Charlottesville-Inspired Bills to Prevent Another Deadly Rally Go Nowhere in Virginia
Almost seven months after Charlottesville became synonymous with resurgent white supremacy and political violence, the Virginia General Assembly has rejected virtually every legislative proposal stemming from the deadly rally that shook the city last summer.
It came as no surprise that the Republican-controlled legislature blocked bills to let Confederate statues come down just a few years after voting to strengthen a statue-protection law that may block Charlottesville from removing its statues of Robert E. Lee and Stonewall Jackson.
“I think that there is such a strong element in this body that people feel their heritage is being assailed and they don’t want to embrace anything that makes it easier for localities to do more than they’re already doing,” said House Minority Leader David Toscano, D-Charlottesville, who sponsored several unsuccessful bills inspired by the violence in his home district.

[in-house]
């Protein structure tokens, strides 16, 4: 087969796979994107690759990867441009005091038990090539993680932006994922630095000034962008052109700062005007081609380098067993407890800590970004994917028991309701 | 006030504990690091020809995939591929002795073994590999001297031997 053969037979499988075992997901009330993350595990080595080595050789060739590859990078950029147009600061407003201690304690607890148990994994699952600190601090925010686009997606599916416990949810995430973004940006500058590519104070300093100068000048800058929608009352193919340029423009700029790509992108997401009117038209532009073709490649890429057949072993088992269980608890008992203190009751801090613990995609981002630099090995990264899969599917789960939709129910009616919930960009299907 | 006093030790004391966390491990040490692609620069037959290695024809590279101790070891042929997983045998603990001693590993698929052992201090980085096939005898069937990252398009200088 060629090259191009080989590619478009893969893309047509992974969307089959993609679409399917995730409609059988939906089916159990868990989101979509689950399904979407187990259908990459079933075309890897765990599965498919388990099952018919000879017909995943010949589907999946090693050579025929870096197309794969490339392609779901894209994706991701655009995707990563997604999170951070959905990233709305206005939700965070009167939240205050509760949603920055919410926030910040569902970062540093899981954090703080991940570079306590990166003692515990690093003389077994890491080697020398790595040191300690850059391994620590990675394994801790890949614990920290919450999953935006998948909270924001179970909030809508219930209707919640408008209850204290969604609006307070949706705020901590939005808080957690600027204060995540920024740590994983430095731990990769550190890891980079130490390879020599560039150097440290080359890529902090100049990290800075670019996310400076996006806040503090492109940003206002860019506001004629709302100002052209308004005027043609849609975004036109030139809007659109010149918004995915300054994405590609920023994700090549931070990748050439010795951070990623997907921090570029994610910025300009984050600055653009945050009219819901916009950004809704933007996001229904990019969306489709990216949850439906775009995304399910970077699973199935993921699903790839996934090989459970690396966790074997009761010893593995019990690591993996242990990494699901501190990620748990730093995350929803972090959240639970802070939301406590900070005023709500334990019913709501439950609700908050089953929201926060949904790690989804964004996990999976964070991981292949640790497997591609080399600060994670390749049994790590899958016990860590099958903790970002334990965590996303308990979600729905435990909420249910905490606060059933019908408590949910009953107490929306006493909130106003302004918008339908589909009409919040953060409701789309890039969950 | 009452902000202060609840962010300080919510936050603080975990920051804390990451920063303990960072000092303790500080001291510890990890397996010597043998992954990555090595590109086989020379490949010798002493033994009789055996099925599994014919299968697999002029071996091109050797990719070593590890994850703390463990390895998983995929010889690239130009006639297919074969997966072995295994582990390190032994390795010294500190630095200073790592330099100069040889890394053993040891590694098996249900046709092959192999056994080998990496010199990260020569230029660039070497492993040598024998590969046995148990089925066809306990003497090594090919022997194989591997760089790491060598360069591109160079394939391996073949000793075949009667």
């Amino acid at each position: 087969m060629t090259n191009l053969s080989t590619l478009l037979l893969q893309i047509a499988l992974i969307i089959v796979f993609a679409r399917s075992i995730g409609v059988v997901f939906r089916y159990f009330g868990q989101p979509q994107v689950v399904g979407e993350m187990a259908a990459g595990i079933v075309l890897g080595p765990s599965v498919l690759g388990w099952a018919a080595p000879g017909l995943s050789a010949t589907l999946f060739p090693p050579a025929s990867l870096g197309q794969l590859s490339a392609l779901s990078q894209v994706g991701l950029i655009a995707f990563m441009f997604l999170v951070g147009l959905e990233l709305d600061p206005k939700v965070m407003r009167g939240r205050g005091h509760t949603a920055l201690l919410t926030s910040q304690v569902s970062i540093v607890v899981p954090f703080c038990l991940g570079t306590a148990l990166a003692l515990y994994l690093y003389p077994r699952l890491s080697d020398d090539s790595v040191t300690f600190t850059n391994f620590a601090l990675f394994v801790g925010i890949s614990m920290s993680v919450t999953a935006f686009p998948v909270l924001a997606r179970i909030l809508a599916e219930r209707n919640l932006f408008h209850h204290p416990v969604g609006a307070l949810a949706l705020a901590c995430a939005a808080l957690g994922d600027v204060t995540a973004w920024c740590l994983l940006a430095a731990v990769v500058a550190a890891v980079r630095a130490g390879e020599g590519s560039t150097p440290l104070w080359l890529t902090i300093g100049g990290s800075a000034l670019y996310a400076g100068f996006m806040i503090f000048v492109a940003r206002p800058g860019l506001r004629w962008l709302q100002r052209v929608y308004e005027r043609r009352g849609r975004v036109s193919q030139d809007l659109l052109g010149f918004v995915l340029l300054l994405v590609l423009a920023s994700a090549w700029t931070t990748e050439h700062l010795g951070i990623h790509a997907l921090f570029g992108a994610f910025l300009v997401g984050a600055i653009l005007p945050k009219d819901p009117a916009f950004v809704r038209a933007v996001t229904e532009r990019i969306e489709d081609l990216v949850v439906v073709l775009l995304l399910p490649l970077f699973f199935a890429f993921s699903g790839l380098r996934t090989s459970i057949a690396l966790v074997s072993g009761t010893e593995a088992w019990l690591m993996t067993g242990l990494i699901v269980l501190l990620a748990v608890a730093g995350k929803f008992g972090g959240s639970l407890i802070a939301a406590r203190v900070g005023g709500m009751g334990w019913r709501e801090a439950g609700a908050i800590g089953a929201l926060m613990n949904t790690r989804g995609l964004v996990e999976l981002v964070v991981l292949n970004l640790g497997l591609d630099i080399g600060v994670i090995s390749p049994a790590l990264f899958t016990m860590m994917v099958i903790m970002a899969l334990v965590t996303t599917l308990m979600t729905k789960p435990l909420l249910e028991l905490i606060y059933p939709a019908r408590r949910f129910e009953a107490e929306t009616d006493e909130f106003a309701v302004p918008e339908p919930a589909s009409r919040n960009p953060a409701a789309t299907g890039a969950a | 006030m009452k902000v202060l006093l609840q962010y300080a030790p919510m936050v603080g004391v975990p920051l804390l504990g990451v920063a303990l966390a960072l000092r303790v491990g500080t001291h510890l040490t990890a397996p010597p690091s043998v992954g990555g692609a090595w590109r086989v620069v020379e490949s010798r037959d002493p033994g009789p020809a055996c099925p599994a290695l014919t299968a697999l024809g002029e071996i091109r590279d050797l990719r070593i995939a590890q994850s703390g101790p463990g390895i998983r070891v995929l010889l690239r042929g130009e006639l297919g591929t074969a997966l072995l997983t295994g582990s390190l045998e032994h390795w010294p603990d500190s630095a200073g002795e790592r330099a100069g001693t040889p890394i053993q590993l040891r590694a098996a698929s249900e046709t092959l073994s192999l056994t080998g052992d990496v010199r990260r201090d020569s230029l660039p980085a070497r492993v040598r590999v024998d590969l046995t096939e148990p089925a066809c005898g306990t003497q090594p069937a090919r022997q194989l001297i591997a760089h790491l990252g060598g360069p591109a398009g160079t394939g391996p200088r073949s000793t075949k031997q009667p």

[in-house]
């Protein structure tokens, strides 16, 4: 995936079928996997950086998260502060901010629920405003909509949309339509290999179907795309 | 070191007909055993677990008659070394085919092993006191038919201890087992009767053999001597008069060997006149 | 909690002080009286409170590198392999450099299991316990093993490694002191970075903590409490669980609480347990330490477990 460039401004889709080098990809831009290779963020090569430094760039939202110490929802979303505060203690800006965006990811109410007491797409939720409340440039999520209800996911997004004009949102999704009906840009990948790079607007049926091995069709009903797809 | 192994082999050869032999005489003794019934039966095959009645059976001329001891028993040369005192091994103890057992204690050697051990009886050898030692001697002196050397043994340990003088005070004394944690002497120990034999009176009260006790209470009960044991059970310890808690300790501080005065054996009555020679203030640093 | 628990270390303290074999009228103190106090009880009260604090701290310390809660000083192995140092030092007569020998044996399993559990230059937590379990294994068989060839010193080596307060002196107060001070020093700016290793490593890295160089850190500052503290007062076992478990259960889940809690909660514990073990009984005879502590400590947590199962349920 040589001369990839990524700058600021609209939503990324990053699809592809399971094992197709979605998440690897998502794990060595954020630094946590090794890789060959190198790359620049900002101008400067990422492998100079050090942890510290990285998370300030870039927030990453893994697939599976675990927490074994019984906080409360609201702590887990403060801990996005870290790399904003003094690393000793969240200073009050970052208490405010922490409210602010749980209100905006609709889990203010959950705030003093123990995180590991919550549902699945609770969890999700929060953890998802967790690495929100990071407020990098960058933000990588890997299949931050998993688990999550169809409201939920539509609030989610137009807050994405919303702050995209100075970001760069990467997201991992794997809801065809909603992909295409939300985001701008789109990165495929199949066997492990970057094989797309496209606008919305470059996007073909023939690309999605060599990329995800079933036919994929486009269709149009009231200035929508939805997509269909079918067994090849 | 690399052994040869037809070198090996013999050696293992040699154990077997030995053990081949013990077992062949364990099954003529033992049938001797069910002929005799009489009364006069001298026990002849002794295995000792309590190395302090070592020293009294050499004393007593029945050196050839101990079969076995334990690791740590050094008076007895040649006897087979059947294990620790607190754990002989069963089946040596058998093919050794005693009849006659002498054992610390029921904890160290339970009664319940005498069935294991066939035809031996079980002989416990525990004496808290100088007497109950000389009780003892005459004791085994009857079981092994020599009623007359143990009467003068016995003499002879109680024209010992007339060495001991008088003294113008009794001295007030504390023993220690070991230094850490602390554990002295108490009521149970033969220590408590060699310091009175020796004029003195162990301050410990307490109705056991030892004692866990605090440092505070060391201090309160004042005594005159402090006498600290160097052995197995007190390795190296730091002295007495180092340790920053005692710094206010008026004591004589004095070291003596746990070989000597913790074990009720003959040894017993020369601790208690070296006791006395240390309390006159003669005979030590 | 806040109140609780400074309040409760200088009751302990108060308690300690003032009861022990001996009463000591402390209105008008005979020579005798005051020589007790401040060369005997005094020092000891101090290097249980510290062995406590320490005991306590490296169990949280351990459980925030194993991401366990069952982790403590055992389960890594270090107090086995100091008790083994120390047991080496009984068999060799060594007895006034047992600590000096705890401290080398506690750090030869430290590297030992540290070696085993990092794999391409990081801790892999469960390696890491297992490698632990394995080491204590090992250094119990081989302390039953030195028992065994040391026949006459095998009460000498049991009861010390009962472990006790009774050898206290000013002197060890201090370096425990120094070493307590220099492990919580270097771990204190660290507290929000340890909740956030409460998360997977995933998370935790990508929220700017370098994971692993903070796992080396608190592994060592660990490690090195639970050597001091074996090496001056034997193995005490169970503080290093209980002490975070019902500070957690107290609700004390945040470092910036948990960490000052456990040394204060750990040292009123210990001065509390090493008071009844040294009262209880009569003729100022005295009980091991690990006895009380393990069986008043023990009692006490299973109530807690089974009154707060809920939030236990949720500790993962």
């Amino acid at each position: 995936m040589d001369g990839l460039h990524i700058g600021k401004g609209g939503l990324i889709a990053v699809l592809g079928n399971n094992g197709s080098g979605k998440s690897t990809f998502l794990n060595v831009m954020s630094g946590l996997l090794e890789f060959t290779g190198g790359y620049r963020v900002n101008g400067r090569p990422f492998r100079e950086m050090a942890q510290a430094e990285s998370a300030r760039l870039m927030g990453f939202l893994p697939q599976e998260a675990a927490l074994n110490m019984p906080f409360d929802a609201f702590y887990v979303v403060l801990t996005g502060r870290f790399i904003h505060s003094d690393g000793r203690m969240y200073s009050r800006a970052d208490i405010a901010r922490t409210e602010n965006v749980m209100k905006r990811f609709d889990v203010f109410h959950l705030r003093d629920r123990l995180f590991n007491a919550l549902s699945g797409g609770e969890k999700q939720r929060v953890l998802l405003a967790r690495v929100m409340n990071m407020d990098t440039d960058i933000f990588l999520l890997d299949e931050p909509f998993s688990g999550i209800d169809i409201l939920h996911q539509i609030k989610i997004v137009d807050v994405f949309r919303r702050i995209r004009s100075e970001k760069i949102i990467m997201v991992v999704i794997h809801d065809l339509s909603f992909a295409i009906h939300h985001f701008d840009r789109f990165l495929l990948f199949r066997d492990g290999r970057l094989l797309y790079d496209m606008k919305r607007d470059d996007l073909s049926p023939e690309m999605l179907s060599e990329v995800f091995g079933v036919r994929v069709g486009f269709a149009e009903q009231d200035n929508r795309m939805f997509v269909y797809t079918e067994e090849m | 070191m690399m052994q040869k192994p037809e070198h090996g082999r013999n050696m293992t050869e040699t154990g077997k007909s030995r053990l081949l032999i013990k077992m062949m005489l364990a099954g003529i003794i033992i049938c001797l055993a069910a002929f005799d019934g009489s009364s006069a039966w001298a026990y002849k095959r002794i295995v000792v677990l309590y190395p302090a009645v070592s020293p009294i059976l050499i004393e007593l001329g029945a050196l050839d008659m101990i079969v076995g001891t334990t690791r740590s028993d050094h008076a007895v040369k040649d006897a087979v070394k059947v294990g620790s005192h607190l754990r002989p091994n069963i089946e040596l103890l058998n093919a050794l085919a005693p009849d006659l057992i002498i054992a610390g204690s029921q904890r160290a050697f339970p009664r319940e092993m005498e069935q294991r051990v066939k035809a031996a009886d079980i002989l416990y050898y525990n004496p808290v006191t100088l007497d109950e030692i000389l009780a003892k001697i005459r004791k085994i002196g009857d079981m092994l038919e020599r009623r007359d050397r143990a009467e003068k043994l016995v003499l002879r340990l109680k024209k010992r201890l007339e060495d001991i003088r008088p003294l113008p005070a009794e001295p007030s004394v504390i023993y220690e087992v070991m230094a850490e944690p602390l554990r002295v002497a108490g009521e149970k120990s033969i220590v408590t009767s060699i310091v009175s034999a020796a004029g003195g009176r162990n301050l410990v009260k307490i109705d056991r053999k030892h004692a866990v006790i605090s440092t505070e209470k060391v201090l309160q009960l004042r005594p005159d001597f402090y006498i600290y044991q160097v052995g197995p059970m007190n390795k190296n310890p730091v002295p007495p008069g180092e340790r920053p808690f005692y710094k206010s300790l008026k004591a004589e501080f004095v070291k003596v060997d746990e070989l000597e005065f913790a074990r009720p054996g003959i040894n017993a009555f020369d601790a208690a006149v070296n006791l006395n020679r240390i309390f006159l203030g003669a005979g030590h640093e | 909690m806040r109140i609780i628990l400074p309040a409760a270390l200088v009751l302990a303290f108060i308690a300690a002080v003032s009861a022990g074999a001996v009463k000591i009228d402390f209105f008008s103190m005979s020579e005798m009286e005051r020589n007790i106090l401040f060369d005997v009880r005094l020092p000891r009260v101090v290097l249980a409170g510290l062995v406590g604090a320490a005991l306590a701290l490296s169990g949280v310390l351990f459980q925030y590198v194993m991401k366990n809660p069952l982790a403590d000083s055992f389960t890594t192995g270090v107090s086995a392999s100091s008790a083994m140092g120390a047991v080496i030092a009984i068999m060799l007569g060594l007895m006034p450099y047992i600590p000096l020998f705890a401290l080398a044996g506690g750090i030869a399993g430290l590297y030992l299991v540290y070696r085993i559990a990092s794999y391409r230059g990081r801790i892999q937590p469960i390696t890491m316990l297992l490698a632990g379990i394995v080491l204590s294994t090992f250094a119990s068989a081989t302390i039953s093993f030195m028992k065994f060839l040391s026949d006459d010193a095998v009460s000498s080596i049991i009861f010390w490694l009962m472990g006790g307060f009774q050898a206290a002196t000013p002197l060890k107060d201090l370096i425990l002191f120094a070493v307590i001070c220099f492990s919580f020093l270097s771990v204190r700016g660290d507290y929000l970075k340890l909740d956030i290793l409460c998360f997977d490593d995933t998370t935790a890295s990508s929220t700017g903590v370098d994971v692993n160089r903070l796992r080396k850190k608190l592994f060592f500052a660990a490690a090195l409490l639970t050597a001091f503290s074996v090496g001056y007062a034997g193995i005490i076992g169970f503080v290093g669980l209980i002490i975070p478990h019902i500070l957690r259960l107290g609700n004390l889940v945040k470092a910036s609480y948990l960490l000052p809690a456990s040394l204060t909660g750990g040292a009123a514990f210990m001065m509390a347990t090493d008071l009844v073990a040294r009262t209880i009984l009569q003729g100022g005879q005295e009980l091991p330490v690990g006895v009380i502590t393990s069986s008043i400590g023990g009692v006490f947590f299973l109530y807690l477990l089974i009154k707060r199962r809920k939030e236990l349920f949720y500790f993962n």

A variety of bills aimed at giving local officials and law enforcement more power to control political rallies that could turn riotous were also voted down, despite two post-rally reviews recommending legislative action to help prevent a repeat of the chaos that broke out at the Aug. 12 “Unite the Right” rally.
Multiple bills were filed to let local governments ban guns at permitted political rallies or other public events with large crowds, a key recommendation included in both a state report on the rally and an independent review commissioned by the city. The legislation was killed off in the House of Delegates and the Senate before reaching the floor for debate.
Other bills that failed in committees would have added Charlottesville and Albemarle County to a list of Virginia localities with expanded powers to ban guns loaded with high-capacity magazines from being carried in public.